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This Small K Entrepreneur became XL in Venezuela

Overbilling, up to three times the original value, in merchandise, freight and insurance; incomplete exports; disproportionate down payments; companies created ad hoc days before being awarded contracts; diversion of funds to accounts of tax havens. There is everything in the menu of tricks used by entrepreneur Juan José Levy to keep the lion's share in the contracts he signed to supply TV antennas, hygiene products and medicines from Argentina to Venezuelan. A look at the Argentine judicial investigation report reveals such a diversity of irregularities that it is difficult to understand why official companies Suvinca or Cantv chose him as a supplier, or maybe not.

5/14/2017 10:30:09 AM

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The doors of the Miraflores Palace have been insurmountable for many entrepreneurs during chavismo, always suspicious of the private initiative, though they have opened with ease to others. Until a few years ago, Argentine Juan José Levy stood out in the list of those chosen to trade business with the Government of Hugo Chávez, first, and with that of Nicolás Maduro, later. With just three small businesses, this man signed contracts with the Venezuelan government for almost 250 million dollars between 2010 and 2014 for the supply of personal hygiene products, set-top-boxes and television antennas, and even medicines. His streak seemed incomprehensible until last year, when an investigation by the Prosecutor's Office of Buenos Aires - initiated by quarrels between him and his brothers and partners - unveiled a web of dark financial operations and agreements unfavorable to Venezuela.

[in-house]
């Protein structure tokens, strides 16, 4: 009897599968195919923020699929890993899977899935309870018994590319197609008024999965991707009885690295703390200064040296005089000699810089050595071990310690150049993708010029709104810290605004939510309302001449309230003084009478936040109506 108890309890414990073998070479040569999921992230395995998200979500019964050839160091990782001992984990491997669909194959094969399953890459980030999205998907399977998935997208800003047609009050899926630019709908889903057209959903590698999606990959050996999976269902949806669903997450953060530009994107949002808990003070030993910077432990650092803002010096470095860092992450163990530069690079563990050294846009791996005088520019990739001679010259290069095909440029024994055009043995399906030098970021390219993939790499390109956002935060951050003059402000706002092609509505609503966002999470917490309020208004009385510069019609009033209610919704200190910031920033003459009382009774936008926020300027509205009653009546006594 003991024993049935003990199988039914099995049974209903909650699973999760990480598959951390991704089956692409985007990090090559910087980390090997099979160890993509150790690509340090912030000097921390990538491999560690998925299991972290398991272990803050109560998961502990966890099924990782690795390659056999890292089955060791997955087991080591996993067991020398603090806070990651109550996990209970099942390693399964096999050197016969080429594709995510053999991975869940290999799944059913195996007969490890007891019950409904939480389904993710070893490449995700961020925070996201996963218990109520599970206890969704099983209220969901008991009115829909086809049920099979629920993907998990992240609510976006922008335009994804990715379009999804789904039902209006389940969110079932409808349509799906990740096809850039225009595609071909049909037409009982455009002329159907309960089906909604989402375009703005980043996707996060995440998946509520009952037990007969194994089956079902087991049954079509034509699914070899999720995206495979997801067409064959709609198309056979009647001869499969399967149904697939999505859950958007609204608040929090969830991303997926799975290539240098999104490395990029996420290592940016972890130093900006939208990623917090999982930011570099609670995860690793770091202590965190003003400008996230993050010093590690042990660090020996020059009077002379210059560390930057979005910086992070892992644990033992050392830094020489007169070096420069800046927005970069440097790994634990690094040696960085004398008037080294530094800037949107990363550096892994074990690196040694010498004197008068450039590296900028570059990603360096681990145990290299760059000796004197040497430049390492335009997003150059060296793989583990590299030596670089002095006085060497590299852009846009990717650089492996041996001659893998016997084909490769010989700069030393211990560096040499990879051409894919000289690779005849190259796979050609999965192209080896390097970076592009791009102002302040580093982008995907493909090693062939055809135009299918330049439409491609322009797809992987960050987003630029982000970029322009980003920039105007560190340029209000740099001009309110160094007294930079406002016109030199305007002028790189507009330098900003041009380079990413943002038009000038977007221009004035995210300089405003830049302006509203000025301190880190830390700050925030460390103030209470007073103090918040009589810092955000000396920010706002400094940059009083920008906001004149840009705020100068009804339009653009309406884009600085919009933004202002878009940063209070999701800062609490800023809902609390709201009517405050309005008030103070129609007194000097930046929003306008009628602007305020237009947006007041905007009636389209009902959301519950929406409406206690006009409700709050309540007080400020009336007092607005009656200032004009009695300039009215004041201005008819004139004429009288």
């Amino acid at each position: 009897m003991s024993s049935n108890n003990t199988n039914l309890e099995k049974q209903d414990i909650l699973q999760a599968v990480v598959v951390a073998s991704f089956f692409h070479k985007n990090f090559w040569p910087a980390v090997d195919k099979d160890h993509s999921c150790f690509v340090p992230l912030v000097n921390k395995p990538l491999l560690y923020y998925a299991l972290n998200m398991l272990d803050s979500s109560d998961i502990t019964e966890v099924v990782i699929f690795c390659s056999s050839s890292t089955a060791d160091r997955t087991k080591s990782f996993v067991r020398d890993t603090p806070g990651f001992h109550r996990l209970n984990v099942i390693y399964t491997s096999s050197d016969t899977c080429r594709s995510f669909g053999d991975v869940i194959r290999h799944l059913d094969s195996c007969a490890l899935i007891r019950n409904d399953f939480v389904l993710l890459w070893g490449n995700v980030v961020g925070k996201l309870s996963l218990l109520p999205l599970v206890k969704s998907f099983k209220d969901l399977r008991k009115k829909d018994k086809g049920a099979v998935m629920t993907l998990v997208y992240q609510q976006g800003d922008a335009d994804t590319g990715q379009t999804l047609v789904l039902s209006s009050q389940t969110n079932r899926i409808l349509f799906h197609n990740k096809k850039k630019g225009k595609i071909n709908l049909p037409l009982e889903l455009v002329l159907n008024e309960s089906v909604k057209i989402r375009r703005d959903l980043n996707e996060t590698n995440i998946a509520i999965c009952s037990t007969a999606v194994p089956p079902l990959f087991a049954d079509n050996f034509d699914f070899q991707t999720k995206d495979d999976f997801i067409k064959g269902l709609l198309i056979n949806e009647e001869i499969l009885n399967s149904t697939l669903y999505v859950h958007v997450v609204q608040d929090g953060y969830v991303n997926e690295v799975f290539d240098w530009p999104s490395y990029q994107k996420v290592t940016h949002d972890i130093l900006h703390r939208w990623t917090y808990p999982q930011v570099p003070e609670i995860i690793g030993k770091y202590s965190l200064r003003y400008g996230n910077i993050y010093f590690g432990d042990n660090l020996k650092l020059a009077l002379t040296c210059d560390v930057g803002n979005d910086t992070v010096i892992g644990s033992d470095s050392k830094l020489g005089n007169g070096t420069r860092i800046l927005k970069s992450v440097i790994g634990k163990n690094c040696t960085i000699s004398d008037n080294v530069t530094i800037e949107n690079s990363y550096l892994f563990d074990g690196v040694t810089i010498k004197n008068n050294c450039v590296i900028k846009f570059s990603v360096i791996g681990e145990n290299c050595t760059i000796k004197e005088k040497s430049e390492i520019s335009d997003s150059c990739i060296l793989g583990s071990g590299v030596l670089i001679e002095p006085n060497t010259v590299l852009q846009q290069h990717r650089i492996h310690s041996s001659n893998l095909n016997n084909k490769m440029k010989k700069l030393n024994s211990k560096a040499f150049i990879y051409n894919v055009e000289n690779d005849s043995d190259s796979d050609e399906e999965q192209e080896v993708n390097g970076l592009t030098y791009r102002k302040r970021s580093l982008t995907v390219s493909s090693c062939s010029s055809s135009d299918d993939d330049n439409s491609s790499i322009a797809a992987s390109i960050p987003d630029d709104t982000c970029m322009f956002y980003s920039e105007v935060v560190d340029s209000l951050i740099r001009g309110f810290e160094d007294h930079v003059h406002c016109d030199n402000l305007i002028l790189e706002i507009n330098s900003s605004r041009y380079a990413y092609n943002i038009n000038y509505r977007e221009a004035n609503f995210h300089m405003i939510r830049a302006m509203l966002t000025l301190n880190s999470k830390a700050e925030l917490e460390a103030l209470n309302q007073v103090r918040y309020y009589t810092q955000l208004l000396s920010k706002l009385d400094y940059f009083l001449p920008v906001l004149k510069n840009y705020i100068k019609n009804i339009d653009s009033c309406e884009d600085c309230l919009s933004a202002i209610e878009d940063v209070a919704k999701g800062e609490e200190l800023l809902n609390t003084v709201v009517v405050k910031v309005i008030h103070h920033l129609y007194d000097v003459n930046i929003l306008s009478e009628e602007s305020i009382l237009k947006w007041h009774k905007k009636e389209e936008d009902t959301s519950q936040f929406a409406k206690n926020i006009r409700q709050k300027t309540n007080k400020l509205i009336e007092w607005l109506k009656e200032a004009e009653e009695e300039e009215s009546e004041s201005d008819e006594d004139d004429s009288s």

The background of this story dates back to 13 years and leads to the cooperation agreement signed at that time by Chávez and Néstor Kirchner, which later led to a bilateral trust. Thanks to this alliance, the three modest companies of Levy (Laboratorios Esme, Corporación Gulfos and Bleu Tel) took out a burdensome business that today is ruinous for Venezuelans. The nut that would screw Laboratorios Esme, for example, as one of the main suppliers of cleaning supplies to the state-owned Suministros Venezolanos Industriales (Suvinca) was the signing of a "letter of intent" between both parties.